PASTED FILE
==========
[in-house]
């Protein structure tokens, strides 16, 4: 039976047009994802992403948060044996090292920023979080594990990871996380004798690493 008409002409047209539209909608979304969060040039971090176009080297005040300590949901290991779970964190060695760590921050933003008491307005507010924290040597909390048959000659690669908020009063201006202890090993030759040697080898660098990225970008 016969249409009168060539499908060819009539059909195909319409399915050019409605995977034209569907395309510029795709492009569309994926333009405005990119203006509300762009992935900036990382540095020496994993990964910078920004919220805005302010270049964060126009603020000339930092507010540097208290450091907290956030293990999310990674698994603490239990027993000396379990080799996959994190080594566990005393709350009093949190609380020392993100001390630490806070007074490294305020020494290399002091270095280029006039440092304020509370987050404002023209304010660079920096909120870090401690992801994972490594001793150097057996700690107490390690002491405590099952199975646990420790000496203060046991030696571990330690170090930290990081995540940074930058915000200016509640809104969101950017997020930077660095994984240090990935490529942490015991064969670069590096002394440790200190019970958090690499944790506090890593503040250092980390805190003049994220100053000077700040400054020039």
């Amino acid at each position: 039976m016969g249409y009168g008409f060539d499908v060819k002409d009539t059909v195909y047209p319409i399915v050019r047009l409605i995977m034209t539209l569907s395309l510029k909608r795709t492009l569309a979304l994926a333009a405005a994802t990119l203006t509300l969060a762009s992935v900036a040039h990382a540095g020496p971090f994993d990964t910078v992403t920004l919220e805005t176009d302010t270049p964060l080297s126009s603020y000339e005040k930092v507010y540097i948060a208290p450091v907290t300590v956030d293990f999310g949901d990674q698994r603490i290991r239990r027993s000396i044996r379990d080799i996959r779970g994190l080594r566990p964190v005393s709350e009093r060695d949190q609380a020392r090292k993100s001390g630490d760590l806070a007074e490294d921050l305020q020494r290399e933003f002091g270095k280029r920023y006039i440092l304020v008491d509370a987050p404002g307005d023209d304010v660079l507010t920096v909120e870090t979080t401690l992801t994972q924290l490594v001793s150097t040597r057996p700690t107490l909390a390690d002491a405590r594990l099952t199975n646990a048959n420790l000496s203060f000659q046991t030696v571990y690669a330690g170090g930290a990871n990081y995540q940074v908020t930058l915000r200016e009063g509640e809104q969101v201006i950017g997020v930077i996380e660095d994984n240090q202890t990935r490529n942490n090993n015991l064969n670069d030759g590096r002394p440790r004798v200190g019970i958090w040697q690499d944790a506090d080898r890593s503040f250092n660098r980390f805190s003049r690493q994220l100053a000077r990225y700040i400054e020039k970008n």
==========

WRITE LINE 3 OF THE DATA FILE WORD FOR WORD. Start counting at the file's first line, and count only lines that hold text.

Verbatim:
């Amino acid at each position: 039976m016969g249409y009168g008409f060539d499908v060819k002409d009539t059909v195909y047209p319409i399915v050019r047009l409605i995977m034209t539209l569907s395309l510029k909608r795709t492009l569309a979304l994926a333009a405005a994802t990119l203006t509300l969060a762009s992935v900036a040039h990382a540095g020496p971090f994993d990964t910078v992403t920004l919220e805005t176009d302010t270049p964060l080297s126009s603020y000339e005040k930092v507010y540097i948060a208290p450091v907290t300590v956030d293990f999310g949901d990674q698994r603490i290991r239990r027993s000396i044996r379990d080799i996959r779970g994190l080594r566990p964190v005393s709350e009093r060695d949190q609380a020392r090292k993100s001390g630490d760590l806070a007074e490294d921050l305020q020494r290399e933003f002091g270095k280029r920023y006039i440092l304020v008491d509370a987050p404002g307005d023209d304010v660079l507010t920096v909120e870090t979080t401690l992801t994972q924290l490594v001793s150097t040597r057996p700690t107490l909390a390690d002491a405590r594990l099952t199975n646990a048959n420790l000496s203060f000659q046991t030696v571990y690669a330690g170090g930290a990871n990081y995540q940074v908020t930058l915000r200016e009063g509640e809104q969101v201006i950017g997020v930077i996380e660095d994984n240090q202890t990935r490529n942490n090993n015991l064969n670069d030759g590096r002394p440790r004798v200190g019970i958090w040697q690499d944790a506090d080898r890593s503040f250092n660098r980390f805190s003049r690493q994220l100053a000077r990225y700040i400054e020039k970008n």